Trump Brings Old U.S. Enemies in From Cold

(Bloomberg) --

First it was Kim Jong Un. Then Vladimir Putin. Now Donald Trump has set his sights on a meeting with Iranian President Hassan Rouhani.

The U.S. president – who has vaunted his one-on-ones with the leaders of North Korea and Russia this summer despite criticism of the outcomes – said yesterday that he’d be willing to talk to Rouhani with “no preconditions.”

The comments, which the White House appeared to later walk back, come with tensions between the two countries mounting after the U.S. withdrew from the 2015 nuclear deal. And an adviser to Rouhani said that a meeting would be difficult unless Trump returned to that accord.

Nevertheless, face-to-face talks could have far-reaching repercussions.

There are still doubts about whether Trump’s actually made concrete progress towards convincing Kim to abandon his nuclear arsenal and even bigger concerns over what he said to Putin behind closed doors, but it’s hard to contest that Trump is reshaping the international order.

The question is, to what end. 

Trump Brings Old U.S. Enemies in From Cold

Global Headlines

Rocket man, still | North Korea has continued to assemble intercontinental ballistic missiles in the weeks since leader Kim agreed to “work toward complete denuclearization” with Trump, the Washington Post reports. It’s the latest evidence that Pyongyang is still expanding weapons production – despite halting nuclear tests and dismantling some test facilities – and that’s all consistent with his promises to the U.S. Kim agreed to stop testing nuclear bombs and ICBMs but made no commitments to stop expanding his arsenal.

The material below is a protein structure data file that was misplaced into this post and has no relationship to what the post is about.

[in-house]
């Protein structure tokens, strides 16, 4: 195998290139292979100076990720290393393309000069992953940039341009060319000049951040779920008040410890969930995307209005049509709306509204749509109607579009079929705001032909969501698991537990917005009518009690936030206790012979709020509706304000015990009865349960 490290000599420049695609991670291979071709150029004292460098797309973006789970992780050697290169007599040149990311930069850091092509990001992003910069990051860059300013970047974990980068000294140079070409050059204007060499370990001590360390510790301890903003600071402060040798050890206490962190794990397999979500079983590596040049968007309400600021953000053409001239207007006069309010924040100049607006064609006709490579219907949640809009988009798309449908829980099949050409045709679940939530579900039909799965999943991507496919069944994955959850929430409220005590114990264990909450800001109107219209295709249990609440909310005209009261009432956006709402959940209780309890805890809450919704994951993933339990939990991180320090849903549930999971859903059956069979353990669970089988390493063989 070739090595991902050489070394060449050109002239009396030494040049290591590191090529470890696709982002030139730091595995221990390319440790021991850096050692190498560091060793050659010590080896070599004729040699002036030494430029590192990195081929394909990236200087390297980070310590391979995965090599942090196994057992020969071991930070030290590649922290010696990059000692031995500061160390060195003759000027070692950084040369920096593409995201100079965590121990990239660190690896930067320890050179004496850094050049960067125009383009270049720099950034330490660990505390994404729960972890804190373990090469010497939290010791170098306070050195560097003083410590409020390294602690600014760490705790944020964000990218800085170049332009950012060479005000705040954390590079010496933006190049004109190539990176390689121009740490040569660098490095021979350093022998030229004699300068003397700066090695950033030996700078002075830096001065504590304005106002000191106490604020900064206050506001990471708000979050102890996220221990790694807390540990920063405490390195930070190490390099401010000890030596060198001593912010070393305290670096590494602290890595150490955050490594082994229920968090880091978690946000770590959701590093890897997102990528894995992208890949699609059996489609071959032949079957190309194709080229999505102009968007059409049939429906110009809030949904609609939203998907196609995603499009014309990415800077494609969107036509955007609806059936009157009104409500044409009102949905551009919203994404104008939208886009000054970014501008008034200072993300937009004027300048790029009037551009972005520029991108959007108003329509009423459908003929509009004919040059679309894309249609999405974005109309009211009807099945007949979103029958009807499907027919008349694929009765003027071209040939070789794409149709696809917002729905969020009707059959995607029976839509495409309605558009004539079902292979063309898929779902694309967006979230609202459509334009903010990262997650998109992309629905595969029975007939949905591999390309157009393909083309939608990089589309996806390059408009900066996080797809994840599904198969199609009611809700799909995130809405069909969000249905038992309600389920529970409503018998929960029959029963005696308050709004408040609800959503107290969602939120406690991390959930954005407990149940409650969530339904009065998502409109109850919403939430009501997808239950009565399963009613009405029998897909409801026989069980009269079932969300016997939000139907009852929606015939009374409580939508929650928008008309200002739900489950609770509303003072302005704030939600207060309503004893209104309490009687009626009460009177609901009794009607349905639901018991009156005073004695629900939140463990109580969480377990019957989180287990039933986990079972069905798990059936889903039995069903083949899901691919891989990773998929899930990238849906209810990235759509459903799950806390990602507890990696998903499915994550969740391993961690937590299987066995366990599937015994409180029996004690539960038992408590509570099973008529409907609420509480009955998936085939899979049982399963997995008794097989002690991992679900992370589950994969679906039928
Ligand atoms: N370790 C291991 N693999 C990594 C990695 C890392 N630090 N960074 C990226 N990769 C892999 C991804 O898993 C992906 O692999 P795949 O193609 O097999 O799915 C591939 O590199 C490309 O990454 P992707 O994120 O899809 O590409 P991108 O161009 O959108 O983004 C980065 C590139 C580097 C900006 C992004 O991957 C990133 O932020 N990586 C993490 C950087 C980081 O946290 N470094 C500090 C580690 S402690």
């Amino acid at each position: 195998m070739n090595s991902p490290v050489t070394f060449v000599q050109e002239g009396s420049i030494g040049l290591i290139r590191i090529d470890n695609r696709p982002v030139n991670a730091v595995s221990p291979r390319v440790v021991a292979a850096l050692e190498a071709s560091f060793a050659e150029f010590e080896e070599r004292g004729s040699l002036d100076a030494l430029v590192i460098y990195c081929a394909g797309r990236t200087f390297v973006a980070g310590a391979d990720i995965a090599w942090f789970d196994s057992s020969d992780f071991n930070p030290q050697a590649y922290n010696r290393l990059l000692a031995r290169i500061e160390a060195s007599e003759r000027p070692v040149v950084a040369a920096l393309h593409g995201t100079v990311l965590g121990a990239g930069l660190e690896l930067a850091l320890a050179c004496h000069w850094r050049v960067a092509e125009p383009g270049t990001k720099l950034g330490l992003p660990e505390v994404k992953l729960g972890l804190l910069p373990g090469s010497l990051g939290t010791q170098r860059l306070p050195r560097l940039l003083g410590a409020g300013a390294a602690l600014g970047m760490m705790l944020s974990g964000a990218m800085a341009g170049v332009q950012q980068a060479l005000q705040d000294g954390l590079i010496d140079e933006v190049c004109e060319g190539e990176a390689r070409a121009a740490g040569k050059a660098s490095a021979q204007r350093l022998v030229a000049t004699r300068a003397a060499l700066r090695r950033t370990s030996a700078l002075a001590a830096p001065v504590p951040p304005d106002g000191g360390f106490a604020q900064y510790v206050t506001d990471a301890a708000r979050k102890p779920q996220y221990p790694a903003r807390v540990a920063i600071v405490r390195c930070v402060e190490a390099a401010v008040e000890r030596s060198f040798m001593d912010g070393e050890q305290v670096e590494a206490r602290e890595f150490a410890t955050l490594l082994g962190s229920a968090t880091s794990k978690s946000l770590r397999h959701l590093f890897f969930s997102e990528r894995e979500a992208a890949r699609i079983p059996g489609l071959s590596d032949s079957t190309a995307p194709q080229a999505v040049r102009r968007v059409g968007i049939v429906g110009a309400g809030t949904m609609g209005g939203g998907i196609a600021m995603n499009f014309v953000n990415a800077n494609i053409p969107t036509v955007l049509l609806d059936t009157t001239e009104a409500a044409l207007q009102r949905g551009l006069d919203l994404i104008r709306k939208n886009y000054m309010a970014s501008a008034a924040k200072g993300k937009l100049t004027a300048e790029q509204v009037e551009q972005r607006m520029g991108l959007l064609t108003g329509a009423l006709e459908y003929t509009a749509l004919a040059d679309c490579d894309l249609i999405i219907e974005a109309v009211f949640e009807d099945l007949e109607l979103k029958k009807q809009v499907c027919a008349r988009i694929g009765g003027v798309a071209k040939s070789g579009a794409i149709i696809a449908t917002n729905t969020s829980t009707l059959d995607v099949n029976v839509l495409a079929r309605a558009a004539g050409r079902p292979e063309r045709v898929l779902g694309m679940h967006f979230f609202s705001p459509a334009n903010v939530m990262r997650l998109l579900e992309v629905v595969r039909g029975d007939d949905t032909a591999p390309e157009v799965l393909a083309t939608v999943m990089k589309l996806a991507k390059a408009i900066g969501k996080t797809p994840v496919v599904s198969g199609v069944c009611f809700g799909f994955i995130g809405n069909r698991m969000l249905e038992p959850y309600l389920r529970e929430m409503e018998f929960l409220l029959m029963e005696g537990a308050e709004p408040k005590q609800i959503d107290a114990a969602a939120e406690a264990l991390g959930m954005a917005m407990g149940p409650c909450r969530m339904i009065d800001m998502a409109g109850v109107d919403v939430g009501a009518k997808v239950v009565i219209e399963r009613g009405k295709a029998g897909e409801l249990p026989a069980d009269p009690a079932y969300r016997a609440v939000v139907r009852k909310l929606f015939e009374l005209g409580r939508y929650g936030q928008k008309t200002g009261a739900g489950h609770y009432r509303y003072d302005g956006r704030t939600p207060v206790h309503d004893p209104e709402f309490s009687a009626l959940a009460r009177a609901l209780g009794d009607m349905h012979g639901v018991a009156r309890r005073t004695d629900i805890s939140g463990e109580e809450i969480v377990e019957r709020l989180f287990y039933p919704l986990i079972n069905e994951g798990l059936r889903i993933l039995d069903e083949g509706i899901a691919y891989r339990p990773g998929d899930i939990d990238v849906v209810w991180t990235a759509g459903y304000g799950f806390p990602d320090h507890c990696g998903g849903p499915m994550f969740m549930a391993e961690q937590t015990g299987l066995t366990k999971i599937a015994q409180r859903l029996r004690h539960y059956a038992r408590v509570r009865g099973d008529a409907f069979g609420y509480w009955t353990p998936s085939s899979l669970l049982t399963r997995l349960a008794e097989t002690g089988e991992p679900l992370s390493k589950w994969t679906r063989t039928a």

Manafort revelations | Former Trump campaign chairman Paul Manafort earned more than $60 million as a political consultant in Ukraine between 2006 and 2015 – and failed to report a significant percentage of those earnings – according to Special Counsel Robert Mueller. Jury selection begins today in Manafort’s bank- and tax-fraud trial, the first major courtroom test of Mueller’s probe of election meddling by Russia. Click here for more on the major players. 

Virtual warriors | Estonia, the tiny Baltic nation that borders Russia, is gearing up for cyber warfare by creating a 300-strong military unit for the virtual battlefield, Ott Ummelas reports. Estonia says it was hit by a Russian cyber-attack in 2007, a claim the Kremlin denies. While Russia’s army is more than 150 times bigger, Estonia is an experienced online warrior as host of NATO’s cyber-defense center.

Polish paradox | An economic boom has lifted living standards in the European Union’s largest ex-communist country. But as Rodney Jefferson and Wojciech Moskwa write, a push by the ruling Law and Justice party to rewrite the nation’s history in nationalistic terms is fueling xenophobia, worrying investors and offering a playbook for populists across the rest of Europe.

Erdogan under pressure | Time’s ticking for Turkish President Recep Tayyip Erdogan to reach a deal to prevent U.S. sanctions over the two-year imprisonment of an American pastor. Turkey has been trying to use the cleric as leverage to negotiate a reduced fine for state-run lender Halkbank, which the U.S. is investigating for its role in a sanctions-evasion scheme with Iran.

What to Watch

  • The Trump administration will face tough questions from U.S. senators today at the first public hearing on the “zero tolerance” policy that saw thousands of migrant children separated from their parents.
  • Ahead of Thursday’s party nominating contests in Tennessee, Sahil Kapur looks at how Democrat Phil Bredesen is making Republicans fret in a Senate race that should be a relatively easy win for the GOP.

And finally...After the wave of protests – and the giant “Trump Baby” balloon – that greeted the U.S. president in London this month, a petition to bar former White House strategist Steve Bannon from the U.K. is gaining steam. The petition has garnered more than 8,800 of the 10,000 signatures needed to get a response from Theresa May’s government. Bannon told Reuters last week that he’ll visit the Britain next month as part of his efforts to boost anti-EU sentiment across Europe.

Trump Brings Old U.S. Enemies in From Cold


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